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Potluck on the Mountain A reflection for the 17th Sunday in Ordinary Time, by Sr. Marie Lucey. One thing we know about a potluck supper, there is always more than enough. Each brings one dish which is multiplied through sharing. In this Sunday's scripture readings, an apparently insufficient amount of food to feed a multitude is multiplied and there is food left over. Elisha insists that twenty barley loaves be distributed among a hundred people, and there was more than enough "as the Lord had said." Jesus works with even less food, five loaves and two fish offered by a young boy to feed five thousand. At the end of a busy day, Jesus has the people recline on the grass, picnic style, and serves up a potluck supper. Whether he actually increases the few loaves and fish or encourages people to share the bit they brought for themselves, the miracle is the same-share what you have and there will be enough, even more than enough. In our world today, millions of people are hungry due to drought, poverty, migration to escape violence. At the same time, tons of food are wasted every day. Caring, sharing, and putting an end to wastefulness will go a long way toward feeding hungry people, wherever they are. At the same time, the human family must address the root causes of hunger, work to reduce poverty and violence, provide assistance to people to cultivate their own food, and shoulder the challenges of climate change. The lessons of today's scriptures are not limited to feeding the physically hungry. When confronted by spiritual, emotional, and other human hungers, my gift may seem small and inadequate. This must not be an excuse for not sharing it, trusting in the Giver of the gift to multiply it so it becomes more than enough. Sr. Marie Lucey FAN Director of Advocacy and Member Relations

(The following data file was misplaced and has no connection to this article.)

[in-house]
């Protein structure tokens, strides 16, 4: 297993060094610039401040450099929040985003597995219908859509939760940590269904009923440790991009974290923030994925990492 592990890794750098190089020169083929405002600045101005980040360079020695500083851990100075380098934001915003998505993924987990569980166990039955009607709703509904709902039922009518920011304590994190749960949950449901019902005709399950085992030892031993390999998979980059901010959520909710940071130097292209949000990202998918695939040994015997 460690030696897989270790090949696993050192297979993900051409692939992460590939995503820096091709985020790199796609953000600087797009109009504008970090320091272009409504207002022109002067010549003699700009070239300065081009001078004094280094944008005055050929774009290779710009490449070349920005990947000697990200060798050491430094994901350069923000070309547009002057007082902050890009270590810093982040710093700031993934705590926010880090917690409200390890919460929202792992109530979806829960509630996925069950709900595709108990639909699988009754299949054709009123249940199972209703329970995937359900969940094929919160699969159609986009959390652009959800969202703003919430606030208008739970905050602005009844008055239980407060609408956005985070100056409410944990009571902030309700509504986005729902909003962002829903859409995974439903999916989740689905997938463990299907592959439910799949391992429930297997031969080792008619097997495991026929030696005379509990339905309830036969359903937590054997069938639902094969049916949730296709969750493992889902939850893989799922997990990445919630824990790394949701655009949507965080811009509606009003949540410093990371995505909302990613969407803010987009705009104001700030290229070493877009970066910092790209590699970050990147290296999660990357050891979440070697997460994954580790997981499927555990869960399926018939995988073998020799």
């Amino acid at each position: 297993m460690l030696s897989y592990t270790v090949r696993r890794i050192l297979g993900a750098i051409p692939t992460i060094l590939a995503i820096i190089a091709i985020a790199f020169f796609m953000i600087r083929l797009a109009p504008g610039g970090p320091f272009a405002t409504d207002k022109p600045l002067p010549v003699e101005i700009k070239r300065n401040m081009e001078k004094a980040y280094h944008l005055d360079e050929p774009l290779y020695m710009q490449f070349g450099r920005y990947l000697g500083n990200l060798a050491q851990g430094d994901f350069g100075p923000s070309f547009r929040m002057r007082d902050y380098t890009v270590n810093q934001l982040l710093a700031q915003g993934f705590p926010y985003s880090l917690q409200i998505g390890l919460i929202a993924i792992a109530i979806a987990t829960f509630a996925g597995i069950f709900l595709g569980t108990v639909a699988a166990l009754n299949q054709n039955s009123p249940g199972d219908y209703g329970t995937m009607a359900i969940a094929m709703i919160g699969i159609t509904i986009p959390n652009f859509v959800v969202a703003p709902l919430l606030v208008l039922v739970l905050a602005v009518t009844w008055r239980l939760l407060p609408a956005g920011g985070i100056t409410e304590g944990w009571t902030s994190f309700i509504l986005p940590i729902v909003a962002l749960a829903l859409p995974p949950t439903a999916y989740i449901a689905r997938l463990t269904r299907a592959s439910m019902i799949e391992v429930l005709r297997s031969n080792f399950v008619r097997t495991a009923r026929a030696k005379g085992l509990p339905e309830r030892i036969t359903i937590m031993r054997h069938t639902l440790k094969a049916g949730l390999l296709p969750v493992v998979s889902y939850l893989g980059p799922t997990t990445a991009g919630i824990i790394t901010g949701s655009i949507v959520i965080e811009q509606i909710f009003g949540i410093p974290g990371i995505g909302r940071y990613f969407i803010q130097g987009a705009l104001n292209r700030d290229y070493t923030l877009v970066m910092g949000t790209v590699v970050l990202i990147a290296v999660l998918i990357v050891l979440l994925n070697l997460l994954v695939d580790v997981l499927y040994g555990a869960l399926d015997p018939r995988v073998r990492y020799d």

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3 Enakshi Ganguly = "Source: http://www.metmuseum.org/toah/works-of-art/13.75"
4 Cary W = "Collective solution or dissolution all begin with each individuals choice, eventually adding to a healthy beneficial pattern or a destructive one.  Every little gift to we give to heal, forgive, bless or nurture another adds to the collective healing of our cultures and world."